So that's it! It feels like we've bought tons of stuff which is a shock after months of buying nothing at all! However, I do feel like we've managed to stick to the things that for us are essentials and I've resisted the temptation of buying anything carelessly. Every little purchase I've made has been carefully considered taking into account our budget, the environmental impact and of course the health and well-being of our baby. 

I'd be really interested to hear from other green living mums and to hear their ideas or advice on all of this.

Have a good weekend everyone x x 


LindyLouMac in Italy said...

Vastly different from when I had my daughters in the 1980's. Although we did use terry nappies not disposable ones :)

Amanda said...

Hi Sarah Elizabeth

So exciting with not long to go now!! I think you’re right, the best way in finding eco friendly clothes is to find second hand ones and some of the pieces I’ve loved the most that Grace has worn were hand me downs. While not all my purchases are ‘green’, I do stick to just the basics, in fact I’m a bit worried as I don’t really have many clothes for bub #2 given that I’m having a bub in a different to season to my winter baby Grace. There is so much out there to buy that it can be rather overwhelming for parents, but really, not much is needed initially. We found our baby carrier fantastic and a Moses basket is great for those early stages. It’s so lovely to be able to share this stage of pregnancy with you and I look forward to being able to share more once our bubs arrive!! Hope you’re feeling well, big hugs...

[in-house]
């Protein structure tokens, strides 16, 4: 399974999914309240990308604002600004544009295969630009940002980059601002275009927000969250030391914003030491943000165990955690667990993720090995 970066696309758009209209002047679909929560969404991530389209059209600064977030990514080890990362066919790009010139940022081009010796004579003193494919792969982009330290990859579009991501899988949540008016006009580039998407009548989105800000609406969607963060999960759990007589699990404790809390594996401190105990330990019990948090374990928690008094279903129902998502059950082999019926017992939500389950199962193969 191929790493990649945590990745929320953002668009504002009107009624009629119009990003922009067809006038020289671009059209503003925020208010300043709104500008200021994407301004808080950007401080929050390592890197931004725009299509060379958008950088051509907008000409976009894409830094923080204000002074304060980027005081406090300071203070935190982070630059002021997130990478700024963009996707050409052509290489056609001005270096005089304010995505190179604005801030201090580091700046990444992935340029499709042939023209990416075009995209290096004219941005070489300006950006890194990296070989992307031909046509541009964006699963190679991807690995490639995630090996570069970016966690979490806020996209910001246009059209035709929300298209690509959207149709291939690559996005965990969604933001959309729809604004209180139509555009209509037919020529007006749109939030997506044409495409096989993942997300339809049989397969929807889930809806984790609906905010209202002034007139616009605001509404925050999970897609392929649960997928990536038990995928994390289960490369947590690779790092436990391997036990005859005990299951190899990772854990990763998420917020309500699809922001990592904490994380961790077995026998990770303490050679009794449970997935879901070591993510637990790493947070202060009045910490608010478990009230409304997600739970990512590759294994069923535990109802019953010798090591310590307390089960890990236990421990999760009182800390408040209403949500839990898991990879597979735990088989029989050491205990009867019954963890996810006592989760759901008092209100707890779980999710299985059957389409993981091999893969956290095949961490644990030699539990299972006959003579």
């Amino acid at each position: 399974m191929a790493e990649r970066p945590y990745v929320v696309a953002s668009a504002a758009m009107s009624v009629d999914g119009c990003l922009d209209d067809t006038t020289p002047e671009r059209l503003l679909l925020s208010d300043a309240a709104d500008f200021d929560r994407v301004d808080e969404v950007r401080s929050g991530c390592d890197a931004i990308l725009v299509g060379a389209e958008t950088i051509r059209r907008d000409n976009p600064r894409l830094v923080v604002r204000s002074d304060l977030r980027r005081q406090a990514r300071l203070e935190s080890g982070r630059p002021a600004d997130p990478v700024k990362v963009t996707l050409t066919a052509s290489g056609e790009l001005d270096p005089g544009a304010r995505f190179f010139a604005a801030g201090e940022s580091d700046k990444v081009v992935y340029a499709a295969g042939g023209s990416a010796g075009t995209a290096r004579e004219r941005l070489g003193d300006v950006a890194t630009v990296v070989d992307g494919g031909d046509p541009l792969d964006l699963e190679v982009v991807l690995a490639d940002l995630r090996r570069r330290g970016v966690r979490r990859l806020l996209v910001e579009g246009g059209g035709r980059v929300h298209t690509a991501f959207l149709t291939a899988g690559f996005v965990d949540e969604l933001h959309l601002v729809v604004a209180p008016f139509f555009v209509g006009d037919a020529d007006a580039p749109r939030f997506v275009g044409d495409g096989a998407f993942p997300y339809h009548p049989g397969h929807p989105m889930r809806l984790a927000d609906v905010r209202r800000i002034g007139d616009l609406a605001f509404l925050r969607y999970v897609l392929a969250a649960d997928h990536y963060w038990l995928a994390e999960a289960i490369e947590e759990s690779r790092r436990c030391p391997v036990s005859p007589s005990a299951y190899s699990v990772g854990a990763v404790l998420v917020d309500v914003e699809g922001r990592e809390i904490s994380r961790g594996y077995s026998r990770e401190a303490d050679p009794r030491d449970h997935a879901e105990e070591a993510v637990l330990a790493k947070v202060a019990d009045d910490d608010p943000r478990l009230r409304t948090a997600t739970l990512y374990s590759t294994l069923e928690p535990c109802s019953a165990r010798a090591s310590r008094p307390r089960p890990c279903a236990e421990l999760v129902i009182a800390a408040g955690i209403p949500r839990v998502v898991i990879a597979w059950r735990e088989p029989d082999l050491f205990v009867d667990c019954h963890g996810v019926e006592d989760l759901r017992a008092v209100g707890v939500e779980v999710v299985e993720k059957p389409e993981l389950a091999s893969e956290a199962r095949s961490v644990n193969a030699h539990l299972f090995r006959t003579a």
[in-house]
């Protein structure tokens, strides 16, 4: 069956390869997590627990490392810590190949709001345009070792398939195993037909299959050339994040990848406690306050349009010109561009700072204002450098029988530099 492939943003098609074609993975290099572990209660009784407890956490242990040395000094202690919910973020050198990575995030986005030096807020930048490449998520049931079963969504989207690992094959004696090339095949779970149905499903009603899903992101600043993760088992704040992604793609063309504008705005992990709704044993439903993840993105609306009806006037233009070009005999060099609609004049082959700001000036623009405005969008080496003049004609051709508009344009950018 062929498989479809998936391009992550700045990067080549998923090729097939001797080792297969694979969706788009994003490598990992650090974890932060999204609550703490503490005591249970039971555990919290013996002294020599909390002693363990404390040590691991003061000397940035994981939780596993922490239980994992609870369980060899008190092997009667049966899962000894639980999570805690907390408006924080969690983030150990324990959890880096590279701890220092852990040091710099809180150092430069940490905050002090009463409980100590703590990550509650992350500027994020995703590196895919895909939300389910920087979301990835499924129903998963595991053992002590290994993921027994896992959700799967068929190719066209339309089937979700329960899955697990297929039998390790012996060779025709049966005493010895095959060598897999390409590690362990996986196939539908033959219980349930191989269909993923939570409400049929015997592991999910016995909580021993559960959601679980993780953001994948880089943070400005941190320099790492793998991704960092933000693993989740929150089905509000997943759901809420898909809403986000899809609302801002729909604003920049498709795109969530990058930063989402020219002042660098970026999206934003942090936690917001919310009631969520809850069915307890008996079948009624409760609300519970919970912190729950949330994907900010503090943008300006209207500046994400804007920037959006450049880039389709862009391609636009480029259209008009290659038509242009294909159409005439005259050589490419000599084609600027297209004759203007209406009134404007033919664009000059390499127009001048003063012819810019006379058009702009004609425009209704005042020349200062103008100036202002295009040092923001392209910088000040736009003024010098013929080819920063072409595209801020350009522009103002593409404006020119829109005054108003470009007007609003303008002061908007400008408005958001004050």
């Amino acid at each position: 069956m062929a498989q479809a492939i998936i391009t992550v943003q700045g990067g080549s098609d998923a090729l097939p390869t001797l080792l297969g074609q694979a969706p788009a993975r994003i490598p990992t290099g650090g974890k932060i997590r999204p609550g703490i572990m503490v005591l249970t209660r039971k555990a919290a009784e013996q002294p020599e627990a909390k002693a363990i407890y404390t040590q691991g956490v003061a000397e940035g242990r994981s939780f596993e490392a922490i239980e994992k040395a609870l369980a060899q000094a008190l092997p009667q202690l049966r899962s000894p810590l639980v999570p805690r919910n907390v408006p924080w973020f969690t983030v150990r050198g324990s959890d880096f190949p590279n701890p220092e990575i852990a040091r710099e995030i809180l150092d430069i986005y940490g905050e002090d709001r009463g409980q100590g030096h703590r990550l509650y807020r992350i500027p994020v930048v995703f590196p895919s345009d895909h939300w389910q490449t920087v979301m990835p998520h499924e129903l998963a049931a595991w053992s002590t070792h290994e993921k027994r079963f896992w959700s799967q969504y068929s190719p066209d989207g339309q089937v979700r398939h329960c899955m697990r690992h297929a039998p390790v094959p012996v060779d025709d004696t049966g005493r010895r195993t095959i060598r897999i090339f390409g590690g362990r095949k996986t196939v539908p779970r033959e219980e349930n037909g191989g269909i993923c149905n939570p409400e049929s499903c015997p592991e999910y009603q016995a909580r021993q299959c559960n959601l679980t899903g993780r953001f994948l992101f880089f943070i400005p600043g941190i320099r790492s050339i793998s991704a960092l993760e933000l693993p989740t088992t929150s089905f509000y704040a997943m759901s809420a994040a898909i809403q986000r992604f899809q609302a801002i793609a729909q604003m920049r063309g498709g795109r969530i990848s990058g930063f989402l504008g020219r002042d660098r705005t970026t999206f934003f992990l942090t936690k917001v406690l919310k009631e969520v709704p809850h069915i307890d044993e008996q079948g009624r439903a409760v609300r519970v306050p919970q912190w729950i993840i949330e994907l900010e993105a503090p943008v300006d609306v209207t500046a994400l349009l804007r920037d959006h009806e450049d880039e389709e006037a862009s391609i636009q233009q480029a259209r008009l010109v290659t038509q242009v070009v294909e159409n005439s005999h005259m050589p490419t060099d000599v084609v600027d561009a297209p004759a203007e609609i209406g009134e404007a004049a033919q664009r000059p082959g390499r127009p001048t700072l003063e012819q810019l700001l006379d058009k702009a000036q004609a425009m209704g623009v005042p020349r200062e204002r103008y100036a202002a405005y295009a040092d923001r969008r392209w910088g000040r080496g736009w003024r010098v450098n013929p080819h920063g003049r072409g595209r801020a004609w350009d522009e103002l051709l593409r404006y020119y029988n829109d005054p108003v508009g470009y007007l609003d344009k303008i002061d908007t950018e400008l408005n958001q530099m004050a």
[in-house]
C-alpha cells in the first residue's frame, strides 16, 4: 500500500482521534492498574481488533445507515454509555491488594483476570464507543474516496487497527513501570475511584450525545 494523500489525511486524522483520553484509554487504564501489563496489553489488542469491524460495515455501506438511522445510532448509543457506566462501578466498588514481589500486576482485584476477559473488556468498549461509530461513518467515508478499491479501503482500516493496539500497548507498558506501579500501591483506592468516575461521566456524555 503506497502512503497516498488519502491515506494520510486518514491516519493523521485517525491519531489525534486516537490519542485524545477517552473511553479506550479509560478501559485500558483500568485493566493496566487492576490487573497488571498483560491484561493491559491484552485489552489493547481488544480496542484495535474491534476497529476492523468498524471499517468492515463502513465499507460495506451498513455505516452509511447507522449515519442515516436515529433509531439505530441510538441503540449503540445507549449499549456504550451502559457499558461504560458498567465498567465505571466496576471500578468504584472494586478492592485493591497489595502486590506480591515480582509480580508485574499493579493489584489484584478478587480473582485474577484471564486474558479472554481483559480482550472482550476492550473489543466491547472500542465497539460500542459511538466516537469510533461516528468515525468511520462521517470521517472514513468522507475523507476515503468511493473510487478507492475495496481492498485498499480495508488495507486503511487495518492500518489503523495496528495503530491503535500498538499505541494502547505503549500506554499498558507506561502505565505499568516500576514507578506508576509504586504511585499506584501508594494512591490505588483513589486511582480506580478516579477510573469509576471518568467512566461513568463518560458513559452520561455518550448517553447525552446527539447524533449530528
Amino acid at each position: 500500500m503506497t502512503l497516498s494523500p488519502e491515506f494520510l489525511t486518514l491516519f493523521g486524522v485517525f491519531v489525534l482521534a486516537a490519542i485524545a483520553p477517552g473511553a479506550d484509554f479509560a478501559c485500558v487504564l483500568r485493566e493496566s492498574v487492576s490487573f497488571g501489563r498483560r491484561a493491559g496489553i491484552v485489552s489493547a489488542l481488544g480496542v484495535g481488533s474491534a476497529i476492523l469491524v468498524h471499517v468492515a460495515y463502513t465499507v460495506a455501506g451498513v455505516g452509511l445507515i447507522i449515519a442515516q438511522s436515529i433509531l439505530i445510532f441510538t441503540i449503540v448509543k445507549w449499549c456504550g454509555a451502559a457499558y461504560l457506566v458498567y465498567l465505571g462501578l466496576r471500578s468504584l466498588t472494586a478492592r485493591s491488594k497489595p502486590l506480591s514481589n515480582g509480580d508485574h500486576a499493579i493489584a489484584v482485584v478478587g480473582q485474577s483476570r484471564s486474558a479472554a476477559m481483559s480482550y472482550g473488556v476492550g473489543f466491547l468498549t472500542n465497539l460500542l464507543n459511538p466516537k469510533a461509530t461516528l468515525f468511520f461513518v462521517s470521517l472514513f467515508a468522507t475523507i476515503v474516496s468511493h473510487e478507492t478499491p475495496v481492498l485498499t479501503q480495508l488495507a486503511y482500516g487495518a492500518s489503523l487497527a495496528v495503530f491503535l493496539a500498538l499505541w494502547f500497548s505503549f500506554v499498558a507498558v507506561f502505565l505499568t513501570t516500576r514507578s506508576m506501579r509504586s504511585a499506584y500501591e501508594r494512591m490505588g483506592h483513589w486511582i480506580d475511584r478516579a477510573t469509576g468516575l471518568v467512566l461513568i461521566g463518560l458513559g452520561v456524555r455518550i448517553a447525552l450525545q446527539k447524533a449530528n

Amanda xx

Sini said...

I would be confused too! It's so expencive to get anything what is eco friendly, bio or local product. I mean from clothes to food. Either it's hard to find or it's way too expencive that can't afford that. Second-hand is good in clothes, getting things from the friends and fanily too!

In Finland I did love the fact that we have many great fleamarkets where you can buy clothes in good quality so cheap. I'm missing that in France actually.. We have fleamarket on our square every sunday, it's freaking expencive!